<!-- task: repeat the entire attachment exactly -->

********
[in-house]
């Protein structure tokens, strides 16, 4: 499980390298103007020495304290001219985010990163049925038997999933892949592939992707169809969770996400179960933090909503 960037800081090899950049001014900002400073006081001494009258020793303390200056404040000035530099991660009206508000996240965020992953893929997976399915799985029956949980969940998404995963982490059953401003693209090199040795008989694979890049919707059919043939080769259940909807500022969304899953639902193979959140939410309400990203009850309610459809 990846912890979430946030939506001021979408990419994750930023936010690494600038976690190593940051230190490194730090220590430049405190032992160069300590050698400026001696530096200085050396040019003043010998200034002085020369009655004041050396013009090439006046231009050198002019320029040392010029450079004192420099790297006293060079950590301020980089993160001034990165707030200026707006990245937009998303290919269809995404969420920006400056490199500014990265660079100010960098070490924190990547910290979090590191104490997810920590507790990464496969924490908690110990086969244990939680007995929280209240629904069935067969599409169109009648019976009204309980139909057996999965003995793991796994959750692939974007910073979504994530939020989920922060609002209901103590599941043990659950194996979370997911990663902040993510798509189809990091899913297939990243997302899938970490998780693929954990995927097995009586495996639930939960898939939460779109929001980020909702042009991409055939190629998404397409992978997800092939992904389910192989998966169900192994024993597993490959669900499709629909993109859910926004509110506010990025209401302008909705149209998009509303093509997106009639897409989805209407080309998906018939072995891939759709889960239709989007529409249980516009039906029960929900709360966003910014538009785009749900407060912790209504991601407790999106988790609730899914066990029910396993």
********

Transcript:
[in-house]
């Protein structure tokens, strides 16, 4: 499980390298103007020495304290001219985010990163049925038997999933892949592939992707169809969770996400179960933090909503 960037800081090899950049001014900002400073006081001494009258020793303390200056404040000035530099991660009206508000996240965020992953893929997976399915799985029956949980969940998404995963982490059953401003693209090199040795008989694979890049919707059919043939080769259940909807500022969304899953639902193979959140939410309400990203009850309610459809 990846912890979430946030939506001021979408990419994750930023936010690494600038976690190593940051230190490194730090220590430049405190032992160069300590050698400026001696530096200085050396040019003043010998200034002085020369009655004041050396013009090439006046231009050198002019320029040392010029450079004192420099790297006293060079950590301020980089993160001034990165707030200026707006990245937009998303290919269809995404969420920006400056490199500014990265660079100010960098070490924190990547910290979090590191104490997810920590507790990464496969924490908690110990086969244990939680007995929280209240629904069935067969599409169109009648019976009204309980139909057996999965003995793991796994959750692939974007910073979504994530939020989920922060609002209901103590599941043990659950194996979370997911990663902040993510798509189809990091899913297939990243997302899938970490998780693929954990995927097995009586495996639930939960898939939460779109929001980020909702042009991409055939190629998404397409992978997800092939992904389910192989998966169900192994024993597993490959669900499709629909993109859910926004509110506010990025209401302008909705149209998009509303093509997106009639897409989805209407080309998906018939072995891939759709889960239709989007529409249980516009039906029960929900709360966003910014538009785009749900407060912790209504991601407790999106988790609730899914066990029910396993």